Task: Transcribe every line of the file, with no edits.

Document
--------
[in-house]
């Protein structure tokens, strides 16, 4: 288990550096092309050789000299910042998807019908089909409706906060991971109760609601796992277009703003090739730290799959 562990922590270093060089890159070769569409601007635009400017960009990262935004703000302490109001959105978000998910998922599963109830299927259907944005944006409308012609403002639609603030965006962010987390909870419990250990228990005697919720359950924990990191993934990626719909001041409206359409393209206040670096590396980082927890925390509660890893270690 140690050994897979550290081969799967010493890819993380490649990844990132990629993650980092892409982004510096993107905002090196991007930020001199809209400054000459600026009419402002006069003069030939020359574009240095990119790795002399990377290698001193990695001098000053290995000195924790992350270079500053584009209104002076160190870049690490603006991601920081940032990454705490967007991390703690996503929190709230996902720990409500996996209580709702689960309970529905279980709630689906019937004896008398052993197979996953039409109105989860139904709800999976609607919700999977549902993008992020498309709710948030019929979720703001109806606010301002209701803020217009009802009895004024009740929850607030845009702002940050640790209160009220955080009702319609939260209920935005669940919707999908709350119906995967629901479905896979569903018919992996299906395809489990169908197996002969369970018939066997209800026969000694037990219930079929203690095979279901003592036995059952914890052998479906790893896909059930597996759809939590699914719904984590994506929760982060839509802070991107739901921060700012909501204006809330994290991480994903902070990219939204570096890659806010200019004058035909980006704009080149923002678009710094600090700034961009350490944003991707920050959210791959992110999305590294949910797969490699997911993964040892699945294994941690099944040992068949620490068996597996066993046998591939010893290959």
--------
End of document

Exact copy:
[in-house]
């Protein structure tokens, strides 16, 4: 288990550096092309050789000299910042998807019908089909409706906060991971109760609601796992277009703003090739730290799959 562990922590270093060089890159070769569409601007635009400017960009990262935004703000302490109001959105978000998910998922599963109830299927259907944005944006409308012609403002639609603030965006962010987390909870419990250990228990005697919720359950924990990191993934990626719909001041409206359409393209206040670096590396980082927890925390509660890893270690 140690050994897979550290081969799967010493890819993380490649990844990132990629993650980092892409982004510096993107905002090196991007930020001199809209400054000459600026009419402002006069003069030939020359574009240095990119790795002399990377290698001193990695001098000053290995000195924790992350270079500053584009209104002076160190870049690490603006991601920081940032990454705490967007991390703690996503929190709230996902720990409500996996209580709702689960309970529905279980709630689906019937004896008398052993197979996953039409109105989860139904709800999976609607919700999977549902993008992020498309709710948030019929979720703001109806606010301002209701803020217009009802009895004024009740929850607030845009702002940050640790209160009220955080009702319609939260209920935005669940919707999908709350119906995967629901479905896979569903018919992996299906395809489990169908197996002969369970018939066997209800026969000694037990219930079929203690095979279901003592036995059952914890052998479906790893896909059930597996759809939590699914719904984590994506929760982060839509802070991107739901921060700012909501204006809330994290991480994903902070990219939204570096890659806010200019004058035909980006704009080149923002678009710094600090700034961009350490944003991707920050959210791959992110999305590294949910797969490699997911993964040892699945294994941690099944040992068949620490068996597996066993046998591939010893290959």